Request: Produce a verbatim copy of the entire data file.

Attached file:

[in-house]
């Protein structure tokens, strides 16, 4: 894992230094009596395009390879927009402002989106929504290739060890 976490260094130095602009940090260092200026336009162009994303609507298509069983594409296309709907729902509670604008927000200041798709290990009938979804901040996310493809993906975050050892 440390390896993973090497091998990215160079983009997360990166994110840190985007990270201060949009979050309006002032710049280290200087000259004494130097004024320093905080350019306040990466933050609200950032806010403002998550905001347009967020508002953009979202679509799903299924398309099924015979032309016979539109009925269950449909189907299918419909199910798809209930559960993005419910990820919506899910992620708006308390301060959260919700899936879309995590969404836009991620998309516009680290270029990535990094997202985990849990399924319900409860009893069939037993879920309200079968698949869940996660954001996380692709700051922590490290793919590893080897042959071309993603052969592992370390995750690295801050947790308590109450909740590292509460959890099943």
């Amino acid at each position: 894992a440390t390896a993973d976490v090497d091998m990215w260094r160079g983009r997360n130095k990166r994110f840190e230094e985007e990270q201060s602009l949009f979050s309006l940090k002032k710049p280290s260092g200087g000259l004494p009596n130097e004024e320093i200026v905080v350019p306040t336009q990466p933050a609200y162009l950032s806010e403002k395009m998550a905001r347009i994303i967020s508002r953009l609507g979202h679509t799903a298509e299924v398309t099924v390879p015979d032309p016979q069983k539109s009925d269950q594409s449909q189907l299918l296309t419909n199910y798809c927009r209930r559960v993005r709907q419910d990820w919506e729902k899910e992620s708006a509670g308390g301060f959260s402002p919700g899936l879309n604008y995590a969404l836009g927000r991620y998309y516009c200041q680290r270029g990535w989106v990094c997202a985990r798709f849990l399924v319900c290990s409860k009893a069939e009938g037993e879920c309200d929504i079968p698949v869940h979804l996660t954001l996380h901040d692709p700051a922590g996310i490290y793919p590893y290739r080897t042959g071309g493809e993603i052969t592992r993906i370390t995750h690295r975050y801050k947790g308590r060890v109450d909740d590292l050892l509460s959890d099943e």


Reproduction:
[in-house]
């Protein structure tokens, strides 16, 4: 894992230094009596395009390879927009402002989106929504290739060890 976490260094130095602009940090260092200026336009162009994303609507298509069983594409296309709907729902509670604008927000200041798709290990009938979804901040996310493809993906975050050892 440390390896993973090497091998990215160079983009997360990166994110840190985007990270201060949009979050309006002032710049280290200087000259004494130097004024320093905080350019306040990466933050609200950032806010403002998550905001347009967020508002953009979202679509799903299924398309099924015979032309016979539109009925269950449909189907299918419909199910798809209930559960993005419910990820919506899910992620708006308390301060959260919700899936879309995590969404836009991620998309516009680290270029990535990094997202985990849990399924319900409860009893069939037993879920309200079968698949869940996660954001996380692709700051922590490290793919590893080897042959071309993603052969592992370390995750690295801050947790308590109450909740590292509460959890099943």
């Amino acid at each position: 894992a440390t390896a993973d976490v090497d091998m990215w260094r160079g983009r997360n130095k990166r994110f840190e230094e985007e990270q201060s602009l949009f979050s309006l940090k002032k710049p280290s260092g200087g000259l004494p009596n130097e004024e320093i200026v905080v350019p306040t336009q990466p933050a609200y162009l950032s806010e403002k395009m998550a905001r347009i994303i967020s508002r953009l609507g979202h679509t799903a298509e299924v398309t099924v390879p015979d032309p016979q069983k539109s009925d269950q594409s449909q189907l299918l296309t419909n199910y798809c927009r209930r559960v993005r709907q419910d990820w919506e729902k899910e992620s708006a509670g308390g301060f959260s402002p919700g899936l879309n604008y995590a969404l836009g927000r991620y998309y516009c200041q680290r270029g990535w989106v990094c997202a985990r798709f849990l399924v319900c290990s409860k009893a069939e009938g037993e879920c309200d929504i079968p698949v869940h979804l996660t954001l996380h901040d692709p700051a922590g996310i490290y793919p590893y290739r080897t042959g071309g493809e993603i052969t592992r993906i370390t995750h690295r975050y801050k947790g308590r060890v109450d909740d590292l050892l509460s959890d099943e």